Art collections are the face of museums; how a permanent collection is presented speaks to the vision of the museum in the most elementary way. My interest in museum collections and how they are displayed took me to Paris, a city I love, where I was able to explore this confluence of display and institutional vision.
On view at the Museum of Modern Art of the City of Paris (MaM) since summer of 2013 is a collection display that is divided into two separate sections: modern art and contemporary art. Jean-Christophe Paolini, registrar at the museum for many years, gave me an overview of the trajectory of the collection through time, and explained the thinking behind the display. Modern art is presented in thematic rooms dedicated to art movements, with some rooms focusing on a specific artist—Rouault, for example. The contemporary art section gives the visitor the opportunity to discover new additions through acquisitions or donations. The museum’s Christian Boltanski room has also been rethought. This powerful collection is all the more affecting in the context of the unique, historical building.
The Fondation Cartier pour L’Art Contemporain, which has now been supporting contemporary art for 30 years, celebrates its anniversary with a major exhibition of many works from the collection, offering a very rich image of the contemporary art scene over these past decades. I met with Grazia Quaroni, a curator at the Foundation for 20 years, who explained that the foundation relies on its many long-term relationships with the artists it commissions and supports, and noted what a wonderful opportunity the exhibit is for the artists (and the public) to revisit their earlier works. The Cartier Foundation is always very future-forward in its approach without neglecting the past. I can’t wait to see what new projects they’ll present in the future.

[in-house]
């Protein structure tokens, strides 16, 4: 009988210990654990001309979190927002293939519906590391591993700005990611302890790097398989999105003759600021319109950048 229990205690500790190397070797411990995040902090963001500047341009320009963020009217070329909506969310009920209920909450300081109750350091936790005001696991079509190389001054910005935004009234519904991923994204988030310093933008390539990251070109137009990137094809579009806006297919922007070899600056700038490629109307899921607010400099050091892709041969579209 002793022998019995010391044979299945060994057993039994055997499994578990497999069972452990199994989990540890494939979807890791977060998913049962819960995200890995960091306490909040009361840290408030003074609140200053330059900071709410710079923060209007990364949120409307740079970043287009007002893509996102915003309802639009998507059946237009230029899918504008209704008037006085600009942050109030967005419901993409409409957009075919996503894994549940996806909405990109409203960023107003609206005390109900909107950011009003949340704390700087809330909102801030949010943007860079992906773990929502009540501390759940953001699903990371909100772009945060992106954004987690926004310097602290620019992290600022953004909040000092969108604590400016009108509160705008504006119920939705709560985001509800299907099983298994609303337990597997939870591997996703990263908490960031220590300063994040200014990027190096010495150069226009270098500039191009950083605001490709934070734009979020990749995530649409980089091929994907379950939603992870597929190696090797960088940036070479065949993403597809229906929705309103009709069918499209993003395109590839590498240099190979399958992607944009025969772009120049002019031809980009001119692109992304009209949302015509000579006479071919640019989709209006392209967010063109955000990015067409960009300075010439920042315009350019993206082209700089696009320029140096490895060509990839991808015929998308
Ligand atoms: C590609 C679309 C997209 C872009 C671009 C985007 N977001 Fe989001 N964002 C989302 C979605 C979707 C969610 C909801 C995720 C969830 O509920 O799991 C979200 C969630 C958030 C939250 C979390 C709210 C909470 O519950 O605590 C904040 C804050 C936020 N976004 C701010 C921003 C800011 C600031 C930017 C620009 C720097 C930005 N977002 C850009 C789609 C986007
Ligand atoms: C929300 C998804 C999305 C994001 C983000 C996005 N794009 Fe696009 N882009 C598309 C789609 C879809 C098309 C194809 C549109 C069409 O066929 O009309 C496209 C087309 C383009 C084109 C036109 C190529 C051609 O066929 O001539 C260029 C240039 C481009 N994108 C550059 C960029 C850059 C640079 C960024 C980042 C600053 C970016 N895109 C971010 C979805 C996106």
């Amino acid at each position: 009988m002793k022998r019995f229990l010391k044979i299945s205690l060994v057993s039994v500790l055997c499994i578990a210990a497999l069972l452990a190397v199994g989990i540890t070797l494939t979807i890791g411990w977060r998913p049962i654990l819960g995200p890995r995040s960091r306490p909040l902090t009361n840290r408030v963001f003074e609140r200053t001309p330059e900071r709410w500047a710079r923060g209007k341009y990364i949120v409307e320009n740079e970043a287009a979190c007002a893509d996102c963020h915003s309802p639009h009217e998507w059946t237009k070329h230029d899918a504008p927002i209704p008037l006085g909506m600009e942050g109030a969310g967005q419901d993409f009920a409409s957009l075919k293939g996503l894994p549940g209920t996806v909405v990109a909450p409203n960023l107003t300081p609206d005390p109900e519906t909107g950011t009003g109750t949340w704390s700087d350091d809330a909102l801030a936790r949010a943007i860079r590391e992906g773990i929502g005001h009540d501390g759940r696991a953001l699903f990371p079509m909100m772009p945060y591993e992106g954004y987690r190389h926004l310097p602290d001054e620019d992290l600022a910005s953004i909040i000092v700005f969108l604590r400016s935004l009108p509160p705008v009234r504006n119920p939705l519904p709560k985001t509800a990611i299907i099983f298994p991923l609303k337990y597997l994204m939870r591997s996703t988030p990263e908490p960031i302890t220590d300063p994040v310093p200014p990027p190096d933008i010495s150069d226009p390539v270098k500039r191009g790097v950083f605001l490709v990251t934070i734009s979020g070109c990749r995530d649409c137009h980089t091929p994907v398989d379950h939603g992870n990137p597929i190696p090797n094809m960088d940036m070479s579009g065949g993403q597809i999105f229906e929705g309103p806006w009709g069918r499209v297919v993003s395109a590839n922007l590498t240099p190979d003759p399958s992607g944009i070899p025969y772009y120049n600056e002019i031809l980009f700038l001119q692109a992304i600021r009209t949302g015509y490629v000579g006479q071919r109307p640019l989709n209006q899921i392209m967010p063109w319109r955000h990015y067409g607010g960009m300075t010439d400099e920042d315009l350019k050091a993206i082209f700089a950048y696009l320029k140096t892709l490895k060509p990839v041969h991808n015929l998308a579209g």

The history of modern art can be told in so many different ways, which makes it even more intriguing to me. Initially, chronological installations were the norm, but in the late 1990s The Museum of Modern Art and Tate Modern broke this rule by focusing more on thematic concerns. Centre Pompidou largely maintained the historical approach, but with Multiple Modernities, 1905–1970—an exhibition-manifesto that traces and rereads the museum’s rich collection with its striking variety—they are shaking things up. While chronology is still more or less respected, the catalogue essay of Catherine Grenier, who lead much of the exhibition research, offers a very interesting vision of how this exhibition-experiment is a critical deconstruction of the rules that used to be the canon and a critical reconstruction of the history of 20th-century modern. This multidisciplinary approach transcends borders, encompassing a great diversity of artistic expressions from all over the world. The traditionally Western-centric approach is being questioned, and major figures of art history seem to coexist with hundreds of artists that many of us have never heard of before.
The display is also unconventional; the dense installation juxtaposes paintings, drawings, sculptures, journal covers, photographs, architectural models, and design objects. Some rooms reminded me of cabinets of curiosities—for example, a chair placed upside-down on a wall. It poses questions and offers a new perspective, shedding light on artistic expressions and figures that have been marginalized, disregarded, unexplored, or only partially celebrated in specific parts of the world. It’s a vision that has more to do with exchanges than influences. It’s a synthesis of a broad range of artistic expressions, geographic borders, and thematic unities. Though I wonder if it might be difficult for the visitor—experienced or inexperienced—to grasp the idea behind it. Centre Pompidou highlights the entirety of its collection with a rereading of modernity between 1905 and 1970, suggesting a way to see things differently with the same eyes.
Paris, à très bientôt…